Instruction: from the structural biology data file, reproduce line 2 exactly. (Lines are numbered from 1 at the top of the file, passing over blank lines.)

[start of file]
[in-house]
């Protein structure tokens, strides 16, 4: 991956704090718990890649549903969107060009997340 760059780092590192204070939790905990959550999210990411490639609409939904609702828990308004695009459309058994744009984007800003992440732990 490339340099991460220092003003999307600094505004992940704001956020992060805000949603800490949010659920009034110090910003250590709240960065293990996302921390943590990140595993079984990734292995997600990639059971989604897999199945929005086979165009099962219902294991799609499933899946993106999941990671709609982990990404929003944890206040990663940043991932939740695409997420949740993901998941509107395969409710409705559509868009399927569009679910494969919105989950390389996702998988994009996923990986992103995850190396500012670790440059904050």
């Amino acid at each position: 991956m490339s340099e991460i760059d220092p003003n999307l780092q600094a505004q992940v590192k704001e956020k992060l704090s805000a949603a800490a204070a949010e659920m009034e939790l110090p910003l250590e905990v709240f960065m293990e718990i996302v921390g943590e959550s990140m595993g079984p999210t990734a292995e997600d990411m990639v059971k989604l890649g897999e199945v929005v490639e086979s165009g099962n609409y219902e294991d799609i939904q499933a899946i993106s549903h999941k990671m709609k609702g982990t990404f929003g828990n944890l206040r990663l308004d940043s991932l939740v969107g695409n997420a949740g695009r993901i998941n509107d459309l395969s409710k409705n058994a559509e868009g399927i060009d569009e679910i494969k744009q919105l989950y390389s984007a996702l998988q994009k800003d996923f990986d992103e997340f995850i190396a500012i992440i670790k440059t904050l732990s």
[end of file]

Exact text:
């Protein structure tokens, strides 16, 4: 991956704090718990890649549903969107060009997340 760059780092590192204070939790905990959550999210990411490639609409939904609702828990308004695009459309058994744009984007800003992440732990 490339340099991460220092003003999307600094505004992940704001956020992060805000949603800490949010659920009034110090910003250590709240960065293990996302921390943590990140595993079984990734292995997600990639059971989604897999199945929005086979165009099962219902294991799609499933899946993106999941990671709609982990990404929003944890206040990663940043991932939740695409997420949740993901998941509107395969409710409705559509868009399927569009679910494969919105989950390389996702998988994009996923990986992103995850190396500012670790440059904050």